Accordingly, it can be seen that the phone 1000, as above described, presents the above-mentioned advantages and results. The use of the specially designed glove 100 as a carrier for the phone 550 housing does not interfere with the manual dexterity of the user. Thus the phone is constantly available to the user.
It is to be understood that while a certain form of this invention has been illustrated and described, it is not limited thereto except insofar as such limitations are included in the following claims and allowable functional equivalents thereof.
|Cited Patent||Filing date||Publication date||Applicant||Title|
|US34976 *||Apr 15, 1862||Improved cover for fruit-jars|
|US4875229 *||Jan 11, 1989||Oct 17, 1989||Anthony P. Palett||Vehicle telephone with call answering and recording means|
|US5003576 *||Apr 14, 1989||Mar 26, 1991||Richard J. Helferich||Analog/digital voice storage cellular telephone|
|US5046082 *||May 2, 1990||Sep 3, 1991||Gte Mobile Communications Service Corporation||Remote accessing system for cellular telephones|
|US5177780 *||Oct 18, 1990||Jan 5, 1993||At&T Bell Laboratories||Method of voice mail notification for cellular telephone systems|
|US5278892 *||Jan 21, 1993||Jan 11, 1994||At&T Bell Laboratories||Mobile telephone system call processing arrangement|
|US5327486 *||Mar 22, 1993||Jul 5, 1994||Bell Communications Research, Inc.||Method and system for managing telecommunications such as telephone calls|
|US5659611 *||May 17, 1996||Aug 19, 1997||Lucent Technologies Inc.||Wrist telephone|
|JPH0779278A *||Title not available|
|Citing Patent||Filing date||Publication date||Applicant||Title|
|US6704583 *||May 12, 2000||Mar 9, 2004||Nec Corporation||Mobile telephone and method of operating the same|
|US7054440 *||Oct 12, 2001||May 30, 2006||Telefonaktiebolaget Lm Ericsson (Publ)||Method and apparatus for keypad representation in a mobile communication device|
|US7109970 *||Jul 1, 2000||Sep 19, 2006||Miller Stephen S||Apparatus for remotely controlling computers and other electronic appliances/devices using a combination of voice commands and finger movements|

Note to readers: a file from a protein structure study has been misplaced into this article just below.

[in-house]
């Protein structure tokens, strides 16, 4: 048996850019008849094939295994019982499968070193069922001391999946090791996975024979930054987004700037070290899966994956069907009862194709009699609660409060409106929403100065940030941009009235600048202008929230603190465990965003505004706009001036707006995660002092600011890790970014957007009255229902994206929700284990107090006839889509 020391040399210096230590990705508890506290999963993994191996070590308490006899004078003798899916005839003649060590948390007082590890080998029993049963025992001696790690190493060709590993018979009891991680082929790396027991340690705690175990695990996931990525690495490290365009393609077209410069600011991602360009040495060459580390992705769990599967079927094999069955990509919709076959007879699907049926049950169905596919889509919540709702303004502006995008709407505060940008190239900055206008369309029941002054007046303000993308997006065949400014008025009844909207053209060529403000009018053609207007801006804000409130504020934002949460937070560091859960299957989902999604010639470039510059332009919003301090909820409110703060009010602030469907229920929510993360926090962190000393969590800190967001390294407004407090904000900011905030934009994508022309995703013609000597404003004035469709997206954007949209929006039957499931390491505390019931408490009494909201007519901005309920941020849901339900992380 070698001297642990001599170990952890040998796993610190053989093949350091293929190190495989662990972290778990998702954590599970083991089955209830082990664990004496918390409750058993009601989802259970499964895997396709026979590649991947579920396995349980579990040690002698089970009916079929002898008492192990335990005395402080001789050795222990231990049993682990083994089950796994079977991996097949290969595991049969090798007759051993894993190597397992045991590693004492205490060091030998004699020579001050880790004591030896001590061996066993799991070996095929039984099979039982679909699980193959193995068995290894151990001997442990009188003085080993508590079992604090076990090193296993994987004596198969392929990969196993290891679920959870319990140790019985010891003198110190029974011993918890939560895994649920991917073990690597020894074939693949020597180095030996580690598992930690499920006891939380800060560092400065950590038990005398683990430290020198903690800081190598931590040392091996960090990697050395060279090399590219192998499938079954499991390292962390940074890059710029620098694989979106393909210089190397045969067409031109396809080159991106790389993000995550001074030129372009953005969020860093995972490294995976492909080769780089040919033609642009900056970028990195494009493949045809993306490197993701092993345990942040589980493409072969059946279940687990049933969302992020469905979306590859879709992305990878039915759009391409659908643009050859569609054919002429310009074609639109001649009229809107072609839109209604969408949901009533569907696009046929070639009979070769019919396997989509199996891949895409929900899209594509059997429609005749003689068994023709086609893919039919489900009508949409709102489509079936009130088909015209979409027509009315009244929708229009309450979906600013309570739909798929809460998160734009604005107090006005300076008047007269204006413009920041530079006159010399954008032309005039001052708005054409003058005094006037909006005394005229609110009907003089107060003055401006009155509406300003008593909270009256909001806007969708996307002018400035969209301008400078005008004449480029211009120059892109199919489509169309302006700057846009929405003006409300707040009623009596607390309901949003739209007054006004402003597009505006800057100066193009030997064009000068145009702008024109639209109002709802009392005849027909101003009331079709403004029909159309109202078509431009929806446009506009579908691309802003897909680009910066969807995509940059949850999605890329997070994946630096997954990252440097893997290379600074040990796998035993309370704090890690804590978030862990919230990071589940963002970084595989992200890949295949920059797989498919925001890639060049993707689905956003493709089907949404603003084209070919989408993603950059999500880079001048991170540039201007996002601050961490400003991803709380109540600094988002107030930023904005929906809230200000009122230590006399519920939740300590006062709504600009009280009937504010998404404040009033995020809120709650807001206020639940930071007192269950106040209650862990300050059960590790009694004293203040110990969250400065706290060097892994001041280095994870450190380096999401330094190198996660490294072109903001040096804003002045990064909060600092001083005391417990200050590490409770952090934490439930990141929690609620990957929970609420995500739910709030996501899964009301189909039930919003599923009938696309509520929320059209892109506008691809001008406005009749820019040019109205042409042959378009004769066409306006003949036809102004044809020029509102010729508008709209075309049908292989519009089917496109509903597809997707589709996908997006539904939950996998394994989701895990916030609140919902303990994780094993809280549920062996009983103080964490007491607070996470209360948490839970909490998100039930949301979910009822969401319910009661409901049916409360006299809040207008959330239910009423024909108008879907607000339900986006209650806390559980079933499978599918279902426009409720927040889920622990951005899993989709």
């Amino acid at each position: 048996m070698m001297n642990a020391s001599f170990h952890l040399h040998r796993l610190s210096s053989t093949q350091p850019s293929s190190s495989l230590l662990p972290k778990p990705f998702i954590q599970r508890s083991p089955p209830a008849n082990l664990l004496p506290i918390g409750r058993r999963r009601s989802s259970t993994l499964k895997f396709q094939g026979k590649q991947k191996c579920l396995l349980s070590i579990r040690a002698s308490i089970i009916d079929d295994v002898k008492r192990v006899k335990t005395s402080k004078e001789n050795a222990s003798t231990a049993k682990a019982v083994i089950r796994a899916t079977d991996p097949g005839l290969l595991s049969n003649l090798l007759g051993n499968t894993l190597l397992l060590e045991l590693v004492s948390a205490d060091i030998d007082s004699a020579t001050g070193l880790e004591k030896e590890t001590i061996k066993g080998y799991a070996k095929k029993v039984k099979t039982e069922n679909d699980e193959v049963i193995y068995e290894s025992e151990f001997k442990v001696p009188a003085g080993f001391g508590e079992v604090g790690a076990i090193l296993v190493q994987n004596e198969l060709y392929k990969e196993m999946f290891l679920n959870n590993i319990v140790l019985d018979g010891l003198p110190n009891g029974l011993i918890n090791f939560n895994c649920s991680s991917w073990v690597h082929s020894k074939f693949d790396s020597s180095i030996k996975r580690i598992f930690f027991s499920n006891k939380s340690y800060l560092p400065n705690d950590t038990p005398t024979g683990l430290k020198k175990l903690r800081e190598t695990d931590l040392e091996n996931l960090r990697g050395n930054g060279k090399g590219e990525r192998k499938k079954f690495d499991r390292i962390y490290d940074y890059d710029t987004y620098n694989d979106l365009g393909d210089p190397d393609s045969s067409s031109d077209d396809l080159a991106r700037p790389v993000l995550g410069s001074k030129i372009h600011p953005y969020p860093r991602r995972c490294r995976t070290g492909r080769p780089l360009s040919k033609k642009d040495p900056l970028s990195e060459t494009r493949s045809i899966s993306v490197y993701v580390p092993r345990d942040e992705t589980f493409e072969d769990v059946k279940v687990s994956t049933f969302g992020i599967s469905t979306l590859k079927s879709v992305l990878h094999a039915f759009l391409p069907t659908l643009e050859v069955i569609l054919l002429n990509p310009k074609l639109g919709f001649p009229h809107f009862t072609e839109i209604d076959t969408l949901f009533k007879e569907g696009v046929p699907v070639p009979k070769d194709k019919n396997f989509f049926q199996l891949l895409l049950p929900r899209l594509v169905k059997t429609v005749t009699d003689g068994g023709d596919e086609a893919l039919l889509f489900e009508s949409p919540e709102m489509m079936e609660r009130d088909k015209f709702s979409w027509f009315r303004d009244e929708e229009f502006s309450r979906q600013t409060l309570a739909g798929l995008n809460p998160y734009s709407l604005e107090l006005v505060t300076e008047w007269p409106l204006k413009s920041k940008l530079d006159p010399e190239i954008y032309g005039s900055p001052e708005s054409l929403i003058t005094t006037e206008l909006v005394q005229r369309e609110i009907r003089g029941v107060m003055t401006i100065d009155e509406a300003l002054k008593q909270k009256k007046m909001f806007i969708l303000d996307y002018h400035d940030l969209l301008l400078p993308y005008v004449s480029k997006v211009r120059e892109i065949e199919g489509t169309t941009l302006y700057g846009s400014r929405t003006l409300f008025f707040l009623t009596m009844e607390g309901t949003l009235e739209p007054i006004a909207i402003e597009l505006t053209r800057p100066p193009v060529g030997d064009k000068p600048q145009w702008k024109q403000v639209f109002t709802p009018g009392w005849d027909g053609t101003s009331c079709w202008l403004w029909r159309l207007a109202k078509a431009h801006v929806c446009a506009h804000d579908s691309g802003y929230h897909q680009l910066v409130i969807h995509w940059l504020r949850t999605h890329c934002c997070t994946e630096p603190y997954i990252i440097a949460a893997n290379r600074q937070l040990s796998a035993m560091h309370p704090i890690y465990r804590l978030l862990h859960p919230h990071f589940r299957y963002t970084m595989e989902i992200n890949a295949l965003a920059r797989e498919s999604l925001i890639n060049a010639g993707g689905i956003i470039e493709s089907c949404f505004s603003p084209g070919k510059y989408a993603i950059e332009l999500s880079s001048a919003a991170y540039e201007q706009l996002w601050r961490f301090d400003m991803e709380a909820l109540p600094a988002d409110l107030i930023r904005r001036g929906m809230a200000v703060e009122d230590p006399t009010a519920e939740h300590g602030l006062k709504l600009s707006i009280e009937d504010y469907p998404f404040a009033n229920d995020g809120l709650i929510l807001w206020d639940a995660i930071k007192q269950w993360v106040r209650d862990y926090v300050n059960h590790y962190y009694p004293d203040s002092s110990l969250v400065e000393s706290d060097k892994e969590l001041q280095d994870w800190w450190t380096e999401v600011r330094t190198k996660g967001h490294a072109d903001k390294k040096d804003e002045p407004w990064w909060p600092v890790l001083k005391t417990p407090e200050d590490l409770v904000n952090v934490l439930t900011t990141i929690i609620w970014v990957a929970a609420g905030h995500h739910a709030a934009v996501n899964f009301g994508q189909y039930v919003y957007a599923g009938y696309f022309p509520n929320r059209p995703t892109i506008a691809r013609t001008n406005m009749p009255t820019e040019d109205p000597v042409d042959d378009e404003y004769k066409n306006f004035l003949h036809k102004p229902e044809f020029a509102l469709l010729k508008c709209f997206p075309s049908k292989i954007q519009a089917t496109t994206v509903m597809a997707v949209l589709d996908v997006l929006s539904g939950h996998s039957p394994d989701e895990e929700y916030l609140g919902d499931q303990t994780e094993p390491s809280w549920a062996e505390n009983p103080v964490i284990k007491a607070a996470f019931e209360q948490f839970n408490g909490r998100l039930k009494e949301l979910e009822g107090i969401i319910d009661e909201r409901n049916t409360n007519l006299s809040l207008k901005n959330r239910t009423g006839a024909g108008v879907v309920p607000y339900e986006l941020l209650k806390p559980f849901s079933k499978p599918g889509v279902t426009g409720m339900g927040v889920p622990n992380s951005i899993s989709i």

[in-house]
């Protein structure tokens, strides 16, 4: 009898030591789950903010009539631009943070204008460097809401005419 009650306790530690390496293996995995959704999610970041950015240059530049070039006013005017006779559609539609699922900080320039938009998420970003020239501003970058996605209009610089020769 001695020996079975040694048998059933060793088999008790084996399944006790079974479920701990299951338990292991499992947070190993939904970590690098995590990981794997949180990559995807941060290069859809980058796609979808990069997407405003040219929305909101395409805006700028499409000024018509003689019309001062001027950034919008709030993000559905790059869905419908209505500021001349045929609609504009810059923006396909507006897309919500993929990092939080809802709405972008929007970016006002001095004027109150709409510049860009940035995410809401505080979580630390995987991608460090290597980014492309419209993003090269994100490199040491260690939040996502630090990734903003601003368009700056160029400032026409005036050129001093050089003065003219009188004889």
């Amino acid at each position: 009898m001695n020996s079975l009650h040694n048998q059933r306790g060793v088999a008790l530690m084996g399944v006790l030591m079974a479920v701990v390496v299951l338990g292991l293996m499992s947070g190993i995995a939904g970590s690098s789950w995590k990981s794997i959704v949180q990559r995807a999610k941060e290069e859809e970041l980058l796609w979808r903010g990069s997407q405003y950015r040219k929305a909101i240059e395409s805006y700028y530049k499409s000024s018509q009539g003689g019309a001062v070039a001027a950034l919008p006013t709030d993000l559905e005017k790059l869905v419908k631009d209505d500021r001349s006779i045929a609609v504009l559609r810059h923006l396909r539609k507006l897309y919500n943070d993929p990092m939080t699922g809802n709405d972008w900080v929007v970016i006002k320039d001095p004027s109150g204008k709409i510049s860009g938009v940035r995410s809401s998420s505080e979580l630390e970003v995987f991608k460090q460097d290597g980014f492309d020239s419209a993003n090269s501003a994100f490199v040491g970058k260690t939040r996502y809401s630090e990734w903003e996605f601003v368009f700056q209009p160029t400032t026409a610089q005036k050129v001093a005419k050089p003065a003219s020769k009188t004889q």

|US7235747 *||Oct 27, 2006||Jun 26, 2007||Tribou Gene L||Arm scale apparatus|
|US7917235 *||Jun 7, 2006||Mar 29, 2011||Miller Stephen S||Apparatus for remotely controlling computers and other electronic appliances/devices using a combination of voice commands and finger movements|
|US8265692 *||Oct 4, 2010||Sep 11, 2012||Peter Alan Fish||Bracelet for communicating with a mobile device|
|US8386060||May 3, 2010||Feb 26, 2013||Stephen S. Miller||Apparatus for remotely controlling computers and other electronic appliances/devices using a combination of voice commands and finger movements|
|US8634886||Sep 21, 2011||Jan 21, 2014||Sonya N. Samuels||Ring-style miniature mobile telephone system|
|US20020177464 *||Oct 12, 2001||Nov 28, 2002||Jan Swerup||Method and apparatus for keypad representation in a mobile communication device|
|US20030157958 *||Feb 18, 2003||Aug 21, 2003||Bamber Claire E.||Personal communication systems|
|US20040162121 *||Feb 17, 2004||Aug 19, 2004||Bamber Claire Elizabeth||Personal communication systems|
|US20050233707 *||Apr 4, 2005||Oct 20, 2005||Hon Hai Precision Industry Co., Ltd||Mobile phone with health care functionality|
|US20060050475 *||Mar 30, 2005||Mar 9, 2006||Hon Hai Precision Industry Co., Ltd.||Portable electronic device|
|US20060214912 *||Jun 7, 2006||Sep 28, 2006||Miller Stephen S|
|US20110319024 *||Oct 4, 2010||Dec 29, 2011||Peter Alan Fish||Bracelet for communicating with a mobile device|
|U.S. Classification||455/575.6, 455/100|
|Cooperative Classification||H04B2001/3866, H04B1/385|
|Aug 1, 2000||CC||Certificate of correction|
|Jun 4, 2003||REMI||Maintenance fee reminder mailed|
|Nov 17, 2003||LAPS||Lapse for failure to pay maintenance fees|
|Jan 13, 2004||FP||Expired due to failure to pay maintenance fee|
Effective date: 20031116